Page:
The Self-Published Fantasy Blog-Off 8 Author and Book Spotlight continues! Today we have Kyoko M. (which is a pretty name) with her SPFBO entree, The Black Parade, an urban fantasy with a down-to-earth protagonist and angel lore.
Jordan Amador. 21. New Yorker. Waitress. Mild alcoholic. Murderer.
Two years ago, Jordan accidentally shot and killed a Seer: a person who can see, hear, and talk to ghosts with unfinished business. Her crime came with a hefty price, too. She has two years to help a hundred souls cross over to the afterlife or her soul is bound for hell. Tough break.
As if that weren’t bad enough, two days before her deadline a handsome pain-in-the-ass poltergeist named Michael strolls into her life. His soul is the key to her salvation, but the cost just might be more than she can handle. Solving his death puts her right in the crosshairs of Belial: a vain, bloodthirsty archdemon who won’t rest until she’s his slave. Can she rescue Michael and save her own soul, or will they both be dragged down into the clutches of the eternal black parade?
Onto the Questions!
As a Self-Published Fantasy Blog-Off (SPFBO) Entrant, you’re not just independently as opposed to traditionally published, but self-published. Can you start by explaining a bit about why you chose that route and how it’s been for you?
I actually started out going the traditional route when I finished the first draft of The Black Parade back in 2010. I queried agents for over two years before getting rejected enough times that I was losing faith in my work. My father suggested I research self-publishing, so I did that for an additional two years before getting The Black Parade together and publishing it in 2013. I certainly have nothing against traditional publishing and I’d happily say yes to a book deal from another publisher if it were beneficial, but I do admit the appeal of self-publishing is that I can do the story my way. The Black Parade turned out to be an interesting book and I didn’t have to make any major compromises (aside from not being able to include lyrics from “Welcome to the Black Parade” by My Chemical Romance like I wanted to originally when I named the book) and I think the book has a lot of integrity and honesty as a result. I’ll be frank—self-publishing is a miserable, grueling job. You have to claw and scratch for even the smallest victories. But it taught me a lot of skills I wouldn’t have had otherwise and so I’m grateful to it.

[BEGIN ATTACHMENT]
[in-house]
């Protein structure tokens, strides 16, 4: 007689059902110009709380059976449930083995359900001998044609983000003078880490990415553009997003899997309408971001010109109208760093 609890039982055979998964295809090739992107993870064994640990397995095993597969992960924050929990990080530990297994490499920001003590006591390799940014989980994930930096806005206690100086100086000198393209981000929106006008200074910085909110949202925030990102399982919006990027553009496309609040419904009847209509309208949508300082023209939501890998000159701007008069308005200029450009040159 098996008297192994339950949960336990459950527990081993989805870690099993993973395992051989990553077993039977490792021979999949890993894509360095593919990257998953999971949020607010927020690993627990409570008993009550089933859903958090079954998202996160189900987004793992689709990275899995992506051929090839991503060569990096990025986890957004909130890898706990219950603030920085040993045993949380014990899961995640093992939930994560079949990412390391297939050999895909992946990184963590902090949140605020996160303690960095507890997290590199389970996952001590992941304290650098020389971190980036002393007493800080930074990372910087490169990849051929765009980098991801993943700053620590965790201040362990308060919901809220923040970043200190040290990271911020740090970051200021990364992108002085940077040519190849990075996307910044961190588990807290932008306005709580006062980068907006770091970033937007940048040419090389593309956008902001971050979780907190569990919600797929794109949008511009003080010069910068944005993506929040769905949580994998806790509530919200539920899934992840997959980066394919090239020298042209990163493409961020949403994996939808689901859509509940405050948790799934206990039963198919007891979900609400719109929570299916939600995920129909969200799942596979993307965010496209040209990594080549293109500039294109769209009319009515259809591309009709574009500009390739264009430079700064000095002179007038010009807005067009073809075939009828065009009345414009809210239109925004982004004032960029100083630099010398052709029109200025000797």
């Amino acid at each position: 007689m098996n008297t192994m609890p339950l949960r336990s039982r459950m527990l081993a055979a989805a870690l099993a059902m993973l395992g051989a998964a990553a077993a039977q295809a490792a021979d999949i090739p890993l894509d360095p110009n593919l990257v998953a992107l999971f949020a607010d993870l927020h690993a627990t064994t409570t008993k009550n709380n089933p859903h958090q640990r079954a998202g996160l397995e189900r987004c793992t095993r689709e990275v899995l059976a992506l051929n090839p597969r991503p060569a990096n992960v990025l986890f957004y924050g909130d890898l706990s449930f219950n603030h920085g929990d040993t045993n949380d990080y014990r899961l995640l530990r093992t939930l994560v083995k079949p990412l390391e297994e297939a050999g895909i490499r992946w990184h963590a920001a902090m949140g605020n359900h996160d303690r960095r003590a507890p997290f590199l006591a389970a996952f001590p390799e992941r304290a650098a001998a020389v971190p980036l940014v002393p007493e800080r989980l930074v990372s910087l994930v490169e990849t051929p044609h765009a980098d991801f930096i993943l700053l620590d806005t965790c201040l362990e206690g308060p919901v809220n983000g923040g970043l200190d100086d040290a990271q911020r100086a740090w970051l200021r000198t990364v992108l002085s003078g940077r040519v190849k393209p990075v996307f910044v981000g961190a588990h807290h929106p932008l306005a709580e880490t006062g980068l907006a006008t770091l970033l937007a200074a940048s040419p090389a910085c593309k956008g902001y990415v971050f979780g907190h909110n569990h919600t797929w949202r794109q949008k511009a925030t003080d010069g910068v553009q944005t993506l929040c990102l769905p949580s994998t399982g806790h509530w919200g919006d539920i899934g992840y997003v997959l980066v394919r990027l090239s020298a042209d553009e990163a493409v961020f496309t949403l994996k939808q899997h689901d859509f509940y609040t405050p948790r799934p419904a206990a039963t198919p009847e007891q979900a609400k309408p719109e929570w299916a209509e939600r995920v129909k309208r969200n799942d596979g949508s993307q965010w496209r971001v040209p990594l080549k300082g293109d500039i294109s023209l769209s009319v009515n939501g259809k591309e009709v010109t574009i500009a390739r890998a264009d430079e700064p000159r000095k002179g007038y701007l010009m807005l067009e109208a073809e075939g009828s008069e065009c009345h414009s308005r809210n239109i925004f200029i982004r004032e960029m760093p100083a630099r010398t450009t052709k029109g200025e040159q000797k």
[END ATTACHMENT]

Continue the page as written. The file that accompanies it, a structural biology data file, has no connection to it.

What job doesn’t have its miseries? Or is never grueling? Lucky (maybe?) are those who can find such a one, but it’s not most of us! It’s certainly great to have a supportive parent 😀
On a related note, why did you enter the SPFBO contest? A number of people have related that they find it pretty stressful.
I decided to shoot my shot because I’ve got nothing to lose. If my book gets kicked out in the first round, hey, at least I was bold enough to even enter the contest and allow someone to critically dissect my book. The SPFBO is also a new crowd for me. I only heard of them after my other first-in-series for my science fiction dragon hunting books, Of Cinder and Bone, was a semi-finalist in the 2021 Self Published Science Fiction Competition. I figured it would be a good way to get my book in front of new potential readers.
It is definitely a way to get your book in front of potential readers. The next thing is whether they will be actual readers, lol. I wish you the best!
Book titles. Why did you choose the title you did for your book? Tell us a bit more about the inspiration for that and how it ties into Jordan’s story.